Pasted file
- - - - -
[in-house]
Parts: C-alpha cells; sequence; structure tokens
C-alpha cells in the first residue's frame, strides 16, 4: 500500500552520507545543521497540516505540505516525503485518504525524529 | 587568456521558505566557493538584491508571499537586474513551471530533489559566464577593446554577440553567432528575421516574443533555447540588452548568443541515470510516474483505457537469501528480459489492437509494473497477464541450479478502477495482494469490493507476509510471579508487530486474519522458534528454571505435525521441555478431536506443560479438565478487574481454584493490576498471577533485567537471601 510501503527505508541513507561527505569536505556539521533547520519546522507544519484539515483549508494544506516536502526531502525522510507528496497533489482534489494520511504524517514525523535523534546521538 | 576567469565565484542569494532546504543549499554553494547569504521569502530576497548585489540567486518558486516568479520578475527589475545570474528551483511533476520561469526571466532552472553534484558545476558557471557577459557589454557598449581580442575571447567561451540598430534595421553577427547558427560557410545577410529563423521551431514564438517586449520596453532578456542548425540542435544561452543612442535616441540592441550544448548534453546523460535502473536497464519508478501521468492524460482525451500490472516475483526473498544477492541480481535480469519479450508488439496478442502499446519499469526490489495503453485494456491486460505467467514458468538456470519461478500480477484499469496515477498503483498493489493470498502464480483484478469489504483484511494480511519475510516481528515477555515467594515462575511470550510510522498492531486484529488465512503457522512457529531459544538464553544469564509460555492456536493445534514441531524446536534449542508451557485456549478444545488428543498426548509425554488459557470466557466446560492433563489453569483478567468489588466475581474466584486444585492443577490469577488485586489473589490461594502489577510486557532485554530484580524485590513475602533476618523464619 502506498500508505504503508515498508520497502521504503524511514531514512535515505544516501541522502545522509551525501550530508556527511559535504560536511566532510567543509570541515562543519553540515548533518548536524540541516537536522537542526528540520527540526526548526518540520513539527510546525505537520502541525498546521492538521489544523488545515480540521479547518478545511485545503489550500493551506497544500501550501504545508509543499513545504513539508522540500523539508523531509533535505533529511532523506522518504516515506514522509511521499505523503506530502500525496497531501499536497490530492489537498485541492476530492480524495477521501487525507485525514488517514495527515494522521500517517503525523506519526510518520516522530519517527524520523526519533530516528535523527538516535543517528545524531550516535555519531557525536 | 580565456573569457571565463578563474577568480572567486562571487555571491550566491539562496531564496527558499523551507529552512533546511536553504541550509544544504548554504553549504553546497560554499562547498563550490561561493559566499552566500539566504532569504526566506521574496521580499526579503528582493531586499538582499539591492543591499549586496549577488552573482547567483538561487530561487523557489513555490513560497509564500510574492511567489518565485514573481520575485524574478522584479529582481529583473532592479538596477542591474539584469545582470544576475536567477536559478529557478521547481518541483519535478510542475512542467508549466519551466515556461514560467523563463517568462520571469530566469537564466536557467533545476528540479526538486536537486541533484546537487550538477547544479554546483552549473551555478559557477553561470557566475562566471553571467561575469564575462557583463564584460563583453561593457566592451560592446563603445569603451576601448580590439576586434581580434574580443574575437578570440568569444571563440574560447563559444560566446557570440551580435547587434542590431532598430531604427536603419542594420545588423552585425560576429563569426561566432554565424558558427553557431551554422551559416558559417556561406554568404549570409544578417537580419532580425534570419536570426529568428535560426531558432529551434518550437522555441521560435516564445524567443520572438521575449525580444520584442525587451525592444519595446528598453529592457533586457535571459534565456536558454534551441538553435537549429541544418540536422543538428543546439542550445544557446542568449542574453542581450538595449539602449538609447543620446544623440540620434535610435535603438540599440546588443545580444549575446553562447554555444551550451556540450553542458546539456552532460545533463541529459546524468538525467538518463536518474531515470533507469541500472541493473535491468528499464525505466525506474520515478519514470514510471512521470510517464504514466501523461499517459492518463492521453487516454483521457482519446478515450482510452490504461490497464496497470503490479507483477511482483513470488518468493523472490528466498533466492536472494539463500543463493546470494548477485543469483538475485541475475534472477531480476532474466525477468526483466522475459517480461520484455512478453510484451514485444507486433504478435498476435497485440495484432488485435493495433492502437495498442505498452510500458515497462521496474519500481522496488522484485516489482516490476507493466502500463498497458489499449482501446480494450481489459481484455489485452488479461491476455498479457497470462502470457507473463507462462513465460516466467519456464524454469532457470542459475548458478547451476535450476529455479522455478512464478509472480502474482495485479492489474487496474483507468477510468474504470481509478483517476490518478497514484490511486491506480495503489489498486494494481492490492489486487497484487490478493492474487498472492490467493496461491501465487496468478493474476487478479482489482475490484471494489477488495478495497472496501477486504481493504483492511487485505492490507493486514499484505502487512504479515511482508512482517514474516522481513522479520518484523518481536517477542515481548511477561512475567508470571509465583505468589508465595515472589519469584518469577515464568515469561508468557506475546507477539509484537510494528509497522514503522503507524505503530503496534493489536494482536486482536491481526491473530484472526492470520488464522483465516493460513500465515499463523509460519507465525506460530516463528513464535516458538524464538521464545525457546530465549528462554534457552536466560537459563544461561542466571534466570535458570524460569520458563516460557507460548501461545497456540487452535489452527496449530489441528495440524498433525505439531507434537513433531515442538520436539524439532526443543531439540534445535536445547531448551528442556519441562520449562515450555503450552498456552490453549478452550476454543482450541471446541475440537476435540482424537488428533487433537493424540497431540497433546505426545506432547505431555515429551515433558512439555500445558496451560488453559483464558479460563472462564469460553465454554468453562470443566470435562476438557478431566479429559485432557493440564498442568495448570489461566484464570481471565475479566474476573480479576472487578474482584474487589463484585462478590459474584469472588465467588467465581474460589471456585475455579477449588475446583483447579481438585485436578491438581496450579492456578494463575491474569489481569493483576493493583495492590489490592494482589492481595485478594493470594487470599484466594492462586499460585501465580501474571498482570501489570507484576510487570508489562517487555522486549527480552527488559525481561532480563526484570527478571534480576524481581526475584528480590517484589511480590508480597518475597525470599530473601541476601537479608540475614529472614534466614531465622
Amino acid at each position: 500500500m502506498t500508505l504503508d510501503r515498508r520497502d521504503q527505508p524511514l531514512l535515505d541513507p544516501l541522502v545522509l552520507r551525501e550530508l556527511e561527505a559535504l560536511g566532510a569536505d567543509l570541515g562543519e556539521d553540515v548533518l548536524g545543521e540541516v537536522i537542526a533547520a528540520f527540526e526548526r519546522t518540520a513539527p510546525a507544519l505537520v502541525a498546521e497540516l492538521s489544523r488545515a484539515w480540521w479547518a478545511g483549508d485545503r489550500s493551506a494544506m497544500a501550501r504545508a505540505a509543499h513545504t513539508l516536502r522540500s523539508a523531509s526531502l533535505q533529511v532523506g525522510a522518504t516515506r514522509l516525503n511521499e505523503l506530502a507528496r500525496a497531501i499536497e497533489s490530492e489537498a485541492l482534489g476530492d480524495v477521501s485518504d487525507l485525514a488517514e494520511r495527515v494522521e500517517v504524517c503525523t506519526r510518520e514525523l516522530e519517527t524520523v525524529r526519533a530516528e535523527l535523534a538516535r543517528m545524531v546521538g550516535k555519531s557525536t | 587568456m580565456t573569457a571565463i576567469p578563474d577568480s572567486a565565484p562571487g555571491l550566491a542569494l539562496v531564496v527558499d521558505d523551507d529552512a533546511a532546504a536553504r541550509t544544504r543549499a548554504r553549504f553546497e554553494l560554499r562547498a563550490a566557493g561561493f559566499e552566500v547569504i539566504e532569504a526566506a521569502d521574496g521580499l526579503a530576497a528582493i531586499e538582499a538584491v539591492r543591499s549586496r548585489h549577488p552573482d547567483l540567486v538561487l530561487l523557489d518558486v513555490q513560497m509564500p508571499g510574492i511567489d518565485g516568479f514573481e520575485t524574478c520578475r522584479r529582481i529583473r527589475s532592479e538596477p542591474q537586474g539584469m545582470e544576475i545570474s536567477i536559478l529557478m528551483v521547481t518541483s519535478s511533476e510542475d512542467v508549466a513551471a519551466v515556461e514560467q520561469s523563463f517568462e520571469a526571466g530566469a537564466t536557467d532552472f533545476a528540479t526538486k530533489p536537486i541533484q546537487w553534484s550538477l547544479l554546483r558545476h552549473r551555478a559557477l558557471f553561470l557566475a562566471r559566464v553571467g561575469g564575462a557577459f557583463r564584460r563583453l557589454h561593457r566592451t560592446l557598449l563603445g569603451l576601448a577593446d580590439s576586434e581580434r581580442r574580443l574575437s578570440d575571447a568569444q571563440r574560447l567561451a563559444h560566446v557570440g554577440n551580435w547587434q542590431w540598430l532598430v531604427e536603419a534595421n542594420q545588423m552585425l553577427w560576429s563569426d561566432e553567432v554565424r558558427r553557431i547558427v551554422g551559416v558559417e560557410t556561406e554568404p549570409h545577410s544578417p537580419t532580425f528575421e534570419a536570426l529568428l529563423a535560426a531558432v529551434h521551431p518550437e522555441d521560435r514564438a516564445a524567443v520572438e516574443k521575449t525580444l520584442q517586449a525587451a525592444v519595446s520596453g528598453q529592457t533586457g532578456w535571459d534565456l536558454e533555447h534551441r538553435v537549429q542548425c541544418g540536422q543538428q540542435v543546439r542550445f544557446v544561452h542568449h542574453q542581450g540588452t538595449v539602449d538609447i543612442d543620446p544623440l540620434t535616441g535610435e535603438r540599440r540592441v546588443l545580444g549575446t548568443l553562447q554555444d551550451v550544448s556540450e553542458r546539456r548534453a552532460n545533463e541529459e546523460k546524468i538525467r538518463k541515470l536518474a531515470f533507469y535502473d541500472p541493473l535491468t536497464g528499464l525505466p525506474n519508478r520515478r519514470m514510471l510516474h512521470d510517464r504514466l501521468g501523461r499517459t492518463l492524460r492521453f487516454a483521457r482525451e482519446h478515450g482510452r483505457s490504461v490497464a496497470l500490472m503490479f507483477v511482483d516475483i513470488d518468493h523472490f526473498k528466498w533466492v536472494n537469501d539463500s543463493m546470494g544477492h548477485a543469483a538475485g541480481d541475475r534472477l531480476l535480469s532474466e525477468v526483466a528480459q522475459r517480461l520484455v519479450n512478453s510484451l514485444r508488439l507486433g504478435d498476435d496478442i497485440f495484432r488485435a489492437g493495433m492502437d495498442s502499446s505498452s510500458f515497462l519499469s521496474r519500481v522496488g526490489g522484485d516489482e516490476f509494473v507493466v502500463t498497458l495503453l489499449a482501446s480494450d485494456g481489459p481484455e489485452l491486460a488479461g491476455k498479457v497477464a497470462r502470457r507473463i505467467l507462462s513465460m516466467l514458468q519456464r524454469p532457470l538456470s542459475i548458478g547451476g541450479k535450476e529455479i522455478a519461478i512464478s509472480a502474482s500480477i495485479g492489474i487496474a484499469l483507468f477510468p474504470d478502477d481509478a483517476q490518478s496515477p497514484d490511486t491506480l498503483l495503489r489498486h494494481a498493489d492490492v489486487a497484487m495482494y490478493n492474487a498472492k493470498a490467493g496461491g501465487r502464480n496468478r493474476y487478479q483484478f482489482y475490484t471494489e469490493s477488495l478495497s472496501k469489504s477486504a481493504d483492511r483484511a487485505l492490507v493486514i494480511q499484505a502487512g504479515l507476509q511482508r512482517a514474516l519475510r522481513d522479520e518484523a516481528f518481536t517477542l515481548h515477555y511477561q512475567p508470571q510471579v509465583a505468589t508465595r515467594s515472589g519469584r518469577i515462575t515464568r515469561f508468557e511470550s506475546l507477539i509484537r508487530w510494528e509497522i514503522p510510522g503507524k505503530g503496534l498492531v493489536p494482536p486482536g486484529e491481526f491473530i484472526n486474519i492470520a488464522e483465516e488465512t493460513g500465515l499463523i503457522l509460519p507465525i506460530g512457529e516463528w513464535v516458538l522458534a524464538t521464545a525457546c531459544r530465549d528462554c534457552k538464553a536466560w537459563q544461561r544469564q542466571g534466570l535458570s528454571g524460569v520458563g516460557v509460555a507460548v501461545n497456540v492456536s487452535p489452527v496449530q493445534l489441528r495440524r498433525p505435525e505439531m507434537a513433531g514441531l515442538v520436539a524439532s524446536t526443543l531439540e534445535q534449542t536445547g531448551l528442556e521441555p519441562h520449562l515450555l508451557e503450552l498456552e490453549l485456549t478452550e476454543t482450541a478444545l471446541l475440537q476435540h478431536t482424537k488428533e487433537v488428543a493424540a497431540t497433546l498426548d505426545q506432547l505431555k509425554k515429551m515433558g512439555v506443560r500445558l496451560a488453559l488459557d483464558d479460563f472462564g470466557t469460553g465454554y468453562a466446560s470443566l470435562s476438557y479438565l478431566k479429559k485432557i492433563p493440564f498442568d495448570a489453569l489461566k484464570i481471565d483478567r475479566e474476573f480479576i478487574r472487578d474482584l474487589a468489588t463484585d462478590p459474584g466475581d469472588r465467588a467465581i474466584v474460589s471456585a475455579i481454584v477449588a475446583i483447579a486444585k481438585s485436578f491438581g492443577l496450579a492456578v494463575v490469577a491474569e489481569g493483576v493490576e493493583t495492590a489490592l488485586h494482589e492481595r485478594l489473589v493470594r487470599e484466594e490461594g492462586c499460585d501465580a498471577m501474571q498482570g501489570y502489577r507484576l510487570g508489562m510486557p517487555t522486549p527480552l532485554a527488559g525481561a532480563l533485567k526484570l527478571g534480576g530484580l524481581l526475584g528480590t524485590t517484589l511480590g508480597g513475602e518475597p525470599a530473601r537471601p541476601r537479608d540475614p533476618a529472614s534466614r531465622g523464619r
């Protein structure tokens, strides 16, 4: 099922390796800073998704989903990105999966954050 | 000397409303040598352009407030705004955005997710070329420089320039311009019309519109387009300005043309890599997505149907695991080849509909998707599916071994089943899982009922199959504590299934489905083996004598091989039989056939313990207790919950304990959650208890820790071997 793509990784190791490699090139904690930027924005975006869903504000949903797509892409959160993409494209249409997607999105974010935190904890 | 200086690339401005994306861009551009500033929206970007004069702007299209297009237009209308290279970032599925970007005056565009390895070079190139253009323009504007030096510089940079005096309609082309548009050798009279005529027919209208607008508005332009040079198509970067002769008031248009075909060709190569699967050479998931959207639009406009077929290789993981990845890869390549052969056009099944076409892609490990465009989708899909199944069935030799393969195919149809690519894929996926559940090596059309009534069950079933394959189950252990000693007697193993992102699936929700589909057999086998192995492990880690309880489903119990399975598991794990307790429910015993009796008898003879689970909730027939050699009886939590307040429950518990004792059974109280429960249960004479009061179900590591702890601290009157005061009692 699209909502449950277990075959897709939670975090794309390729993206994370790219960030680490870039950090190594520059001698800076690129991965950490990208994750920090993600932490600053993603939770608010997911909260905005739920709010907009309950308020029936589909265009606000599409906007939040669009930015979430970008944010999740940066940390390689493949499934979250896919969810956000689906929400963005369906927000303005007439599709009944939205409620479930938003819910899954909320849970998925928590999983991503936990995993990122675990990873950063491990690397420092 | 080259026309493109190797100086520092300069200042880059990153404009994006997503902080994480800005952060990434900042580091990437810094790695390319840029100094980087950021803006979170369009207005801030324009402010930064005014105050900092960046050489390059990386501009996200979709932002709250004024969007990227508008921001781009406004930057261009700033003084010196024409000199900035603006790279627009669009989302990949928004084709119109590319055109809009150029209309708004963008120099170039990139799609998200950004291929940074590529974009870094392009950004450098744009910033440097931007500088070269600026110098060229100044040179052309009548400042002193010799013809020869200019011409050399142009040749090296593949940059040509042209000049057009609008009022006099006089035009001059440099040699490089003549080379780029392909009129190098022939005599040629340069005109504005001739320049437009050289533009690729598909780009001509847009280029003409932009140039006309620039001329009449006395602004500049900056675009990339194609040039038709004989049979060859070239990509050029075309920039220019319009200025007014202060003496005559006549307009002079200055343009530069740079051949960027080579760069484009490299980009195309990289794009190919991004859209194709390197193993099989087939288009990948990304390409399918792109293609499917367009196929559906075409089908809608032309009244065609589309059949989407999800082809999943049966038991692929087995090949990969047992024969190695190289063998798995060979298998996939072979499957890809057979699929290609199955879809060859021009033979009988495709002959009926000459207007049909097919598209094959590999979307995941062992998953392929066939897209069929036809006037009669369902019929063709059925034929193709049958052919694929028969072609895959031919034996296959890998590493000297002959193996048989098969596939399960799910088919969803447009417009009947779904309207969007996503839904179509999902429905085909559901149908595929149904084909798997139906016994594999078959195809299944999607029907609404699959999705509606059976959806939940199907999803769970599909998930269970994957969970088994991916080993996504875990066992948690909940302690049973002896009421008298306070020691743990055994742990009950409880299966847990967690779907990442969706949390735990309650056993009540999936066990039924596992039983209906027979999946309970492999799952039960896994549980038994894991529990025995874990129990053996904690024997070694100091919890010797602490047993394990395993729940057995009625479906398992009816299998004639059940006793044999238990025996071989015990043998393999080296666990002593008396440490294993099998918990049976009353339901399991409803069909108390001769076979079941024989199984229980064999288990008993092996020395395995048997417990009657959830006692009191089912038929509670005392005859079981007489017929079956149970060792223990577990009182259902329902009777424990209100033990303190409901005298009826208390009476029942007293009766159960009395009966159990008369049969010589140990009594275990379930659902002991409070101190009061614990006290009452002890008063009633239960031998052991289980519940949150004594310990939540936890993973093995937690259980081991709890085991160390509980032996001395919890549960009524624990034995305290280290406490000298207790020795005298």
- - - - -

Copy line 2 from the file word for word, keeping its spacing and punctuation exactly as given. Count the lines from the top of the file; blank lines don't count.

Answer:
Parts: C-alpha cells; sequence; structure tokens